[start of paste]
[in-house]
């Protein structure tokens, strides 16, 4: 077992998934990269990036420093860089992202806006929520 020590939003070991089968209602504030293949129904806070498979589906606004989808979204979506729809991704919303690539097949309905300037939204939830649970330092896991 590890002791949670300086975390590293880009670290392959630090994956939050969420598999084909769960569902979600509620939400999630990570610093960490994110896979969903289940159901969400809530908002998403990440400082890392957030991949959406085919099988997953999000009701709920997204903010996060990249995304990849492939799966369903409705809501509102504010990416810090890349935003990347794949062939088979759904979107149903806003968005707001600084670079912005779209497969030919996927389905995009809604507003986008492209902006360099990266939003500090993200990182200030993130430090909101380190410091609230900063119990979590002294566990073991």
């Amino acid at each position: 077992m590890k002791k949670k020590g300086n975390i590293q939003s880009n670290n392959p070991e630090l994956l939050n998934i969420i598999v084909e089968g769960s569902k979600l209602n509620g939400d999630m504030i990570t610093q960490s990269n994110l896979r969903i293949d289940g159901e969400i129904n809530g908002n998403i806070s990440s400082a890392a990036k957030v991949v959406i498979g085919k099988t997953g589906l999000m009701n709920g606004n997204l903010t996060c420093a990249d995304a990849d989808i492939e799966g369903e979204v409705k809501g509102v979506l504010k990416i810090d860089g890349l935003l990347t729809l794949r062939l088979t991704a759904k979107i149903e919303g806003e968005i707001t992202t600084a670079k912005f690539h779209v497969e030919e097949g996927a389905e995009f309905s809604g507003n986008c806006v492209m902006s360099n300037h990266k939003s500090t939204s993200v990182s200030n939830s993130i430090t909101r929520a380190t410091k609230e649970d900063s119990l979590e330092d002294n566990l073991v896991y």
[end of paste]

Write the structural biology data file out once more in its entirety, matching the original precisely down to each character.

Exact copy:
[in-house]
């Protein structure tokens, strides 16, 4: 077992998934990269990036420093860089992202806006929520 020590939003070991089968209602504030293949129904806070498979589906606004989808979204979506729809991704919303690539097949309905300037939204939830649970330092896991 590890002791949670300086975390590293880009670290392959630090994956939050969420598999084909769960569902979600509620939400999630990570610093960490994110896979969903289940159901969400809530908002998403990440400082890392957030991949959406085919099988997953999000009701709920997204903010996060990249995304990849492939799966369903409705809501509102504010990416810090890349935003990347794949062939088979759904979107149903806003968005707001600084670079912005779209497969030919996927389905995009809604507003986008492209902006360099990266939003500090993200990182200030993130430090909101380190410091609230900063119990979590002294566990073991």
């Amino acid at each position: 077992m590890k002791k949670k020590g300086n975390i590293q939003s880009n670290n392959p070991e630090l994956l939050n998934i969420i598999v084909e089968g769960s569902k979600l209602n509620g939400d999630m504030i990570t610093q960490s990269n994110l896979r969903i293949d289940g159901e969400i129904n809530g908002n998403i806070s990440s400082a890392a990036k957030v991949v959406i498979g085919k099988t997953g589906l999000m009701n709920g606004n997204l903010t996060c420093a990249d995304a990849d989808i492939e799966g369903e979204v409705k809501g509102v979506l504010k990416i810090d860089g890349l935003l990347t729809l794949r062939l088979t991704a759904k979107i149903e919303g806003e968005i707001t992202t600084a670079k912005f690539h779209v497969e030919e097949g996927a389905e995009f309905s809604g507003n986008c806006v492209m902006s360099n300037h990266k939003s500090t939204s993200v990182s200030n939830s993130i430090t909101r929520a380190t410091k609230e649970d900063s119990l979590e330092d002294n566990l073991v896991y």